Rather, accompanying the specific and necessary changes required to existing sections of the Constitution (regarding Section 25 and parts of Section 51), First Nations Peoples have stated their preference for a constitutionally enshrined ‘Voice’ that will obligate the Australian Parliament to listen to them.

Complementing the ‘Voice’, a Makarata Commission that supports a truth telling process and a working mechanism for treaty building – First Nations Peoples have given us a powerful blueprint to recognition and ultimately, reconciliation.

ANTaR firmly believes that true recognition of Aboriginal and Torres Strait Islander peoples is as necessary for non-Indigenous Australians as it is for the First Peoples of this ancient continent. We all need reconciliation.

The Referendum of 1967 has been rightly celebrated and acknowledged as a milestone moment for Aboriginal and Torres Strait Islander affairs in Australia. With over 90 per cent support for the Constitutional change, it was an emphatic result that signaled a change in the way the First Nations Peoples of Australia should be considered and respected. However, the changes wrought from 1967 were only partial in effect.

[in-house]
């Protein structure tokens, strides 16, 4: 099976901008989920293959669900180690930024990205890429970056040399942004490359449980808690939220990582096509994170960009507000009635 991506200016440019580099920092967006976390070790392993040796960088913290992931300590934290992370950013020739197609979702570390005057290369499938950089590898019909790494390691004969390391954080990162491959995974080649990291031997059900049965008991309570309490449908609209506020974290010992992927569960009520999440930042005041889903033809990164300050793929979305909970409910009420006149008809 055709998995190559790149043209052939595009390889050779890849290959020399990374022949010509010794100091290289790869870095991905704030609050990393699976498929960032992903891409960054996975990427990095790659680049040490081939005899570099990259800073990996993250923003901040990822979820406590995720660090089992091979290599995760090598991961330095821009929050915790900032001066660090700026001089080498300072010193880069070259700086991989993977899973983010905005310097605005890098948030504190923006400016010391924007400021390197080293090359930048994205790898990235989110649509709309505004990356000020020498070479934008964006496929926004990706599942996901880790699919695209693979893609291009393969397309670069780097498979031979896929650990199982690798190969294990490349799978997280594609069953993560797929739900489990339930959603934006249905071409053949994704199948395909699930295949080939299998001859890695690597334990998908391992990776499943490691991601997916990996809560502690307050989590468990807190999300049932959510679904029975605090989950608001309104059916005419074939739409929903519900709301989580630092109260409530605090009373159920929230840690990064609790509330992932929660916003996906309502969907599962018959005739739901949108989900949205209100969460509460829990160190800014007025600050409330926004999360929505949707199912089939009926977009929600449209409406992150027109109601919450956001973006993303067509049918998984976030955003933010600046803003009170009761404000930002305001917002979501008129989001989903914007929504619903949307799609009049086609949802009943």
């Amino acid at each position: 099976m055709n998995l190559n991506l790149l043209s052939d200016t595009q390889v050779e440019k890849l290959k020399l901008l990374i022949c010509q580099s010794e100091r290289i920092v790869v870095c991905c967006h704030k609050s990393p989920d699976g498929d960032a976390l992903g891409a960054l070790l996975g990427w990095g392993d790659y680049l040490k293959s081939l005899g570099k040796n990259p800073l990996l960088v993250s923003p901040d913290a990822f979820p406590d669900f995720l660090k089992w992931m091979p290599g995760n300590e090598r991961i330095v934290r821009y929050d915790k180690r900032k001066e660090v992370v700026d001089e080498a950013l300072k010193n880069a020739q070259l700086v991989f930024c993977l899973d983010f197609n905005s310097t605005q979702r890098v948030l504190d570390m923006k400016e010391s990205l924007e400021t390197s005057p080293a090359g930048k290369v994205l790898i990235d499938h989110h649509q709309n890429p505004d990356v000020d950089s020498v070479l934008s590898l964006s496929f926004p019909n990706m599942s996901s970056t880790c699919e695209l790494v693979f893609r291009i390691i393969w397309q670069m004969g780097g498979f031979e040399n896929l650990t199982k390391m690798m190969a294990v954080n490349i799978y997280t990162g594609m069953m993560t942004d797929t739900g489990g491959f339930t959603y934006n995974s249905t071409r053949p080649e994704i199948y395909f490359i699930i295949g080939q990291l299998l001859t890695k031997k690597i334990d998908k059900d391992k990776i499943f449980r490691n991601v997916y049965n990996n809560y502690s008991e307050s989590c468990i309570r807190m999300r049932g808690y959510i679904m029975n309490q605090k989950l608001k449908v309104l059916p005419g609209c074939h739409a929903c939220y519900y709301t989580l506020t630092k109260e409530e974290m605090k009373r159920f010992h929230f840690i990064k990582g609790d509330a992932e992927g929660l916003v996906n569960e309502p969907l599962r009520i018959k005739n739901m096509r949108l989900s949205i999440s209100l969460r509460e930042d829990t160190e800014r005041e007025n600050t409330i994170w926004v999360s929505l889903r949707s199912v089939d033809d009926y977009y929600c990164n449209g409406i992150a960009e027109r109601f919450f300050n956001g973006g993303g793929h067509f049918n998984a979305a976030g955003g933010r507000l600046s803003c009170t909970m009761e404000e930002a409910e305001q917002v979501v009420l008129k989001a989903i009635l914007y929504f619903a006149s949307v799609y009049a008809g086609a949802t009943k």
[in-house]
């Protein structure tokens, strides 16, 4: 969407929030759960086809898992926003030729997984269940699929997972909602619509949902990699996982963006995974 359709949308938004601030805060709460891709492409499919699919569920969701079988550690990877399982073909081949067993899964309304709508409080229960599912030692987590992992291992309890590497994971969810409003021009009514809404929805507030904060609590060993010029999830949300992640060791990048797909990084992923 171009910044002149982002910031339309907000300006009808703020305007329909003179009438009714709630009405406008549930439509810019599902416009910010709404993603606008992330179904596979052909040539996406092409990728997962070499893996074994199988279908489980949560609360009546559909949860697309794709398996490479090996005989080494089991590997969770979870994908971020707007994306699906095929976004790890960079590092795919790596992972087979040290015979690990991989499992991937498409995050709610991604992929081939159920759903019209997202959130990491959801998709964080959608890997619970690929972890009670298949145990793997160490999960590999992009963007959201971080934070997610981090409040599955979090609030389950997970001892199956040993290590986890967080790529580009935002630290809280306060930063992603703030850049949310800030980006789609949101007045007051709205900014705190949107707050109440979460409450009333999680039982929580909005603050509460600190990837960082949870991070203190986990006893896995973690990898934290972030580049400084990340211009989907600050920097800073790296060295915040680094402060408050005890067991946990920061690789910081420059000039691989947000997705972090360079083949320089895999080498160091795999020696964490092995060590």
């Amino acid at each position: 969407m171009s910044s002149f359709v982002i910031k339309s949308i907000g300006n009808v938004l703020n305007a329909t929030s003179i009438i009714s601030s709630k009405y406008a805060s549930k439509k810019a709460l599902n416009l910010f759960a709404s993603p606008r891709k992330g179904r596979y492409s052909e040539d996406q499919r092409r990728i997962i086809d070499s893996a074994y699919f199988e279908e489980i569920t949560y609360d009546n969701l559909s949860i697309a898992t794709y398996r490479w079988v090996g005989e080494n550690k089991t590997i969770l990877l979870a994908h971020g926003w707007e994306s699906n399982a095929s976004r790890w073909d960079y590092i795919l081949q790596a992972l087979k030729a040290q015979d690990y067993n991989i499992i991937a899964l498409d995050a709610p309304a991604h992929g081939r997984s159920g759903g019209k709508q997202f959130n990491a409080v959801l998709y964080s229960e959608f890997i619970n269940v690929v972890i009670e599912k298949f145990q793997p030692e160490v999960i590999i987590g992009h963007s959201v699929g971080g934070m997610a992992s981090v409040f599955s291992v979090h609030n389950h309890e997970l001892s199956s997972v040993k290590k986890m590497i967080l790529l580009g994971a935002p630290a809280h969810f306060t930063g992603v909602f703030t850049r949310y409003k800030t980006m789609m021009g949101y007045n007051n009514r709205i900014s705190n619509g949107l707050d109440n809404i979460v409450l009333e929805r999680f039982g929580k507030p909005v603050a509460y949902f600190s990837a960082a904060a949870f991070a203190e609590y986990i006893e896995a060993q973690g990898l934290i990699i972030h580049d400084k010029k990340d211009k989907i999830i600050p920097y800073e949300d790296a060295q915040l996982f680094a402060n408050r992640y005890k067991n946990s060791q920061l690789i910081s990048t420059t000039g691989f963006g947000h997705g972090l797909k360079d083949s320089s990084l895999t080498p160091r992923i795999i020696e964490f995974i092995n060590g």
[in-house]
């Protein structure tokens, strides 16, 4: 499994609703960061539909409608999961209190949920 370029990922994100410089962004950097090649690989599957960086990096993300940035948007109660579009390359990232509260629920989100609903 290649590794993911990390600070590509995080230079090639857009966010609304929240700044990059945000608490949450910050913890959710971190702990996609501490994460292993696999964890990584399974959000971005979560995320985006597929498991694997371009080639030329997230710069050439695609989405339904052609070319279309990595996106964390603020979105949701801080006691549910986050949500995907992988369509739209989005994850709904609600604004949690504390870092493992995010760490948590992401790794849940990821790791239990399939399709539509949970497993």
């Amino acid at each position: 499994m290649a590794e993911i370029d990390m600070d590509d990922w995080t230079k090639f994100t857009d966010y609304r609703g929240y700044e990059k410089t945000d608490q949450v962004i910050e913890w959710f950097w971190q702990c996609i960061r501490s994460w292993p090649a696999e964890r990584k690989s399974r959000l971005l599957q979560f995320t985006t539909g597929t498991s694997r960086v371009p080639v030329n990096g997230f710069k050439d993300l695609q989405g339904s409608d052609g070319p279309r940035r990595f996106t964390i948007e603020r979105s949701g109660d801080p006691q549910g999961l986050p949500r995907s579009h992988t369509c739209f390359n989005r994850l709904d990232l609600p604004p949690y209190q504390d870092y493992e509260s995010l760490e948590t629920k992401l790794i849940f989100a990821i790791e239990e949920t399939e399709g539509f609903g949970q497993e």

Clearly something must change. The ongoing life expectancy gap and significant health disparities between Aboriginal and Torres Strait Islander peoples and Non-Indigenous peoples; the shameful rates of incarceration; and, the tragedy of child-removal rates that are higher now than at the time of the Apology in 2008 – the wrongs of the past continue to haunt our collective present and blight our brighter future together.

It is now time to complete what began in 1967. ANTaR is confident that a bipartisan campaign for constitutional change based on the Statement from The Heart will receive the overwhelming support of the Australian people. It is time for this generation to address the gaping hole in our founding document. The First Nations Peoples that gathered on the red dirt of Statement from the Heart have invited us all to walk together ‘in a movement of the Australian people for a better future’